Also, I thouroughly enjoyed this post and saw it as a fittingfollow-up to the last week's worth of posts/discussion.

 
At 6/19/2008 2:38 PM, Blogger Bryant Durrell said...

I find the lack of comments on this post both reassuring and highly ironic. Did we really lose all our readers yesterday, or did I "win"?

I dunno. You earned one. I'm gonna disagree with a ton of what you say because hey, I've been a Celtics fan since I was old enough to appreciate basketball and I loved watching this team. Absolutely loved it. But there's no question that the FD ideology is worth engaging with.

Fuck, it's making me think about why I love this team. I had a bunch of Lakers fans getting on me about mercenaries and buying a championship elsewhere the other day, which drove me into an extensive post about how -- no matter what Garnett and Allen do -- there was no question but that Pierce was the center of the team. This championship plays, for me, as a loyal Celtic getting the help he asked for.

And when I cross sports for a second and think about Ray Bourque going to Colorado to get his trophy, yeah, I was happy for him but it was a bit hollow too. I wish he'd gotten it with the Celtics, and I wish he'd gotten it as The Man.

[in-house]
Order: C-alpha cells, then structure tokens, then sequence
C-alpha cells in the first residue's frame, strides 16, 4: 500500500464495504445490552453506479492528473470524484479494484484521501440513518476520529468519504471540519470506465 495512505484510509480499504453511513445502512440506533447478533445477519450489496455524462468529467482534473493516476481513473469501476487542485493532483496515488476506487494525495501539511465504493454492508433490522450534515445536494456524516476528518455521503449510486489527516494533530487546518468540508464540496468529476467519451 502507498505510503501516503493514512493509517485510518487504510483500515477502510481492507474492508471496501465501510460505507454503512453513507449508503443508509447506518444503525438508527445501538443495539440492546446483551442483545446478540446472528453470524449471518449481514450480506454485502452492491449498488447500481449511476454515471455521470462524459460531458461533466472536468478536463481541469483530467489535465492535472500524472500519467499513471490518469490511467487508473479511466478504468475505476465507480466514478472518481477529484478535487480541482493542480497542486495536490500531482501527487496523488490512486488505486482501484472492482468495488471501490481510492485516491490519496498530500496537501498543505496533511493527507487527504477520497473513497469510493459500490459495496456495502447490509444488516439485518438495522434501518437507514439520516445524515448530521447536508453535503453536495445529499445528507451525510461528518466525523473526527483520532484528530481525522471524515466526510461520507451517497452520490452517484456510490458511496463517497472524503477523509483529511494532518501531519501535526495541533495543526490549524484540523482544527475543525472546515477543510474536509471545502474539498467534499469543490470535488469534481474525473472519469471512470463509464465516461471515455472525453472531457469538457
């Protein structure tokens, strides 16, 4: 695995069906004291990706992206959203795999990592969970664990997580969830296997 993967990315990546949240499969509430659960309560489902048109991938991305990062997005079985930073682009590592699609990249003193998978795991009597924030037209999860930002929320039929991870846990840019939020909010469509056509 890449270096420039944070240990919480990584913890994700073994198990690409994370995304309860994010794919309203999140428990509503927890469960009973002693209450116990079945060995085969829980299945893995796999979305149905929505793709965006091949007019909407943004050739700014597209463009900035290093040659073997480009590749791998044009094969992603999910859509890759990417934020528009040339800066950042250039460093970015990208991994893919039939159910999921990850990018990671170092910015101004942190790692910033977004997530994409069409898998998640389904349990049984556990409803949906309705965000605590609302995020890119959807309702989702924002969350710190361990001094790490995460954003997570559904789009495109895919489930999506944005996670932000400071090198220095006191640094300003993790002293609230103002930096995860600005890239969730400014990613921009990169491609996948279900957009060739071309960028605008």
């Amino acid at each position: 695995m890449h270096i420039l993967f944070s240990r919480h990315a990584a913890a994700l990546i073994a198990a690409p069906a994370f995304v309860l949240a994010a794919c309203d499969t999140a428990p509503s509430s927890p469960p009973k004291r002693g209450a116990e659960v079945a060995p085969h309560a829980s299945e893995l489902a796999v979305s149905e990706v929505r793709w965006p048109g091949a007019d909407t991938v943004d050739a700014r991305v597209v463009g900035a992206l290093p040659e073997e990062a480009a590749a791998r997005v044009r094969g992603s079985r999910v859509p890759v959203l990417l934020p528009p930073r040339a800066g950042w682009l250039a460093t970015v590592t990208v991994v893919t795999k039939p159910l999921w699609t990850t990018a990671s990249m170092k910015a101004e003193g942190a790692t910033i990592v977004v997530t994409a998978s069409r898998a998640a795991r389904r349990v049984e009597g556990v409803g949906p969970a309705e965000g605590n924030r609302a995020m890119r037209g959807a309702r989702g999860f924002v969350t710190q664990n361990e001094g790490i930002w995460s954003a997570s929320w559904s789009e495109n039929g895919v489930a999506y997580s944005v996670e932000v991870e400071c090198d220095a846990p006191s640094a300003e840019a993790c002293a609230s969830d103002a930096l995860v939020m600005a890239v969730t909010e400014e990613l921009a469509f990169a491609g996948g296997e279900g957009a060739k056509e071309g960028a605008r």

But I digress. OK, so the core of my happiness at the championship is Pierce, flawed driven massively talented player that he is. On the other hand, watching the game again last night, the core of my happiness /there/ was Rajon Rondo going balls out insane. You want to talk about a guy carving out his own path on the court, I look at him.

So there's one. Keep on writing plz. It's good.

 
At 6/19/2008 2:44 PM, Blogger Sweat of Ewing said...

(trying to ignore arguments that aren't worth the effort, i.e., accusing FD of some mix of racial fetishist/whitebread projectionist politics...)

Shoals, yeah, I meant an empty box. Hawkins was a monster in the ABA, but if I remember correctly he didn't even get there until he was pushing late 20s. Supposedly he played his best ball in front of largely empty gyms, and by the time he was on TV at all I think he was a shadow. (unless I'm just misquoting something)